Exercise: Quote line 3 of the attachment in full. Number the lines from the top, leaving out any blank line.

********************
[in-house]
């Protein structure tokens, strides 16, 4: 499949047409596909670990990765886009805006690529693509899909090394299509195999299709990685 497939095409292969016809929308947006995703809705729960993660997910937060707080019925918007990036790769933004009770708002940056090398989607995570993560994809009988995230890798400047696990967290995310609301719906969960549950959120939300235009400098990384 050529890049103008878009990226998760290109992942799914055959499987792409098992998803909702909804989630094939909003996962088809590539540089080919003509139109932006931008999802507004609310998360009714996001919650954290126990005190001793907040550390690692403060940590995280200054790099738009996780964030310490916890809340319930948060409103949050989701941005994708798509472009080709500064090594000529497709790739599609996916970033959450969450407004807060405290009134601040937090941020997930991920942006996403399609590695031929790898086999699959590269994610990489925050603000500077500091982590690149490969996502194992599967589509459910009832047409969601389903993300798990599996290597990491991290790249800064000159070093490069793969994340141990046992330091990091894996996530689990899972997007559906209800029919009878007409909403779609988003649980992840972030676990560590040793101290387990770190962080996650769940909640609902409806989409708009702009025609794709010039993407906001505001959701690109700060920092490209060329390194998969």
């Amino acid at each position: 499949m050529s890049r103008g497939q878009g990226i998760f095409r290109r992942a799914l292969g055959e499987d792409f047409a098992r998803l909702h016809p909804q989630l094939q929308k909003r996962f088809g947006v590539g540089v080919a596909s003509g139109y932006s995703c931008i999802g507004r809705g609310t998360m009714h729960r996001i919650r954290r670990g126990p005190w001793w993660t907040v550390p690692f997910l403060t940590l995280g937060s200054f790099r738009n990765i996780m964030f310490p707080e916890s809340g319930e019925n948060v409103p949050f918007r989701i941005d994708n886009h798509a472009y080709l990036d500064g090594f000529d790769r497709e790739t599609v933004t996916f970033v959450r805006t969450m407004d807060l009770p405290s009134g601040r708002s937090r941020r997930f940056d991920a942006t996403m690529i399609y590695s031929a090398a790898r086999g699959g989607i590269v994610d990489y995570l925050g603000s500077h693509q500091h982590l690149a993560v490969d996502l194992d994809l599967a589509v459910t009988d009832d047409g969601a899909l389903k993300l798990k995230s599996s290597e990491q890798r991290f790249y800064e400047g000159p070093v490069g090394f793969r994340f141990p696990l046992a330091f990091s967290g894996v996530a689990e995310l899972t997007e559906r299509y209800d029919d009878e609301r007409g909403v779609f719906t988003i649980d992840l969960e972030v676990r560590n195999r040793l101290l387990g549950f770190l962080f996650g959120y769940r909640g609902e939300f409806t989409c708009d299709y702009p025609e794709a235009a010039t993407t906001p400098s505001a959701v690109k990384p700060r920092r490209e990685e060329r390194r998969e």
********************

């Amino acid at each position: 499949m050529s890049r103008g497939q878009g990226i998760f095409r290109r992942a799914l292969g055959e499987d792409f047409a098992r998803l909702h016809p909804q989630l094939q929308k909003r996962f088809g947006v590539g540089v080919a596909s003509g139109y932006s995703c931008i999802g507004r809705g609310t998360m009714h729960r996001i919650r954290r670990g126990p005190w001793w993660t907040v550390p690692f997910l403060t940590l995280g937060s200054f790099r738009n990765i996780m964030f310490p707080e916890s809340g319930e019925n948060v409103p949050f918007r989701i941005d994708n886009h798509a472009y080709l990036d500064g090594f000529d790769r497709e790739t599609v933004t996916f970033v959450r805006t969450m407004d807060l009770p405290s009134g601040r708002s937090r941020r997930f940056d991920a942006t996403m690529i399609y590695s031929a090398a790898r086999g699959g989607i590269v994610d990489y995570l925050g603000s500077h693509q500091h982590l690149a993560v490969d996502l194992d994809l599967a589509v459910t009988d009832d047409g969601a899909l389903k993300l798990k995230s599996s290597e990491q890798r991290f790249y800064e400047g000159p070093v490069g090394f793969r994340f141990p696990l046992a330091f990091s967290g894996v996530a689990e995310l899972t997007e559906r299509y209800d029919d009878e609301r007409g909403v779609f719906t988003i649980d992840l969960e972030v676990r560590n195999r040793l101290l387990g549950f770190l962080f996650g959120y769940r909640g609902e939300f409806t989409c708009d299709y702009p025609e794709a235009a010039t993407t906001p400098s505001a959701v690109k990384p700060r920092r490209e990685e060329r390194r998969e």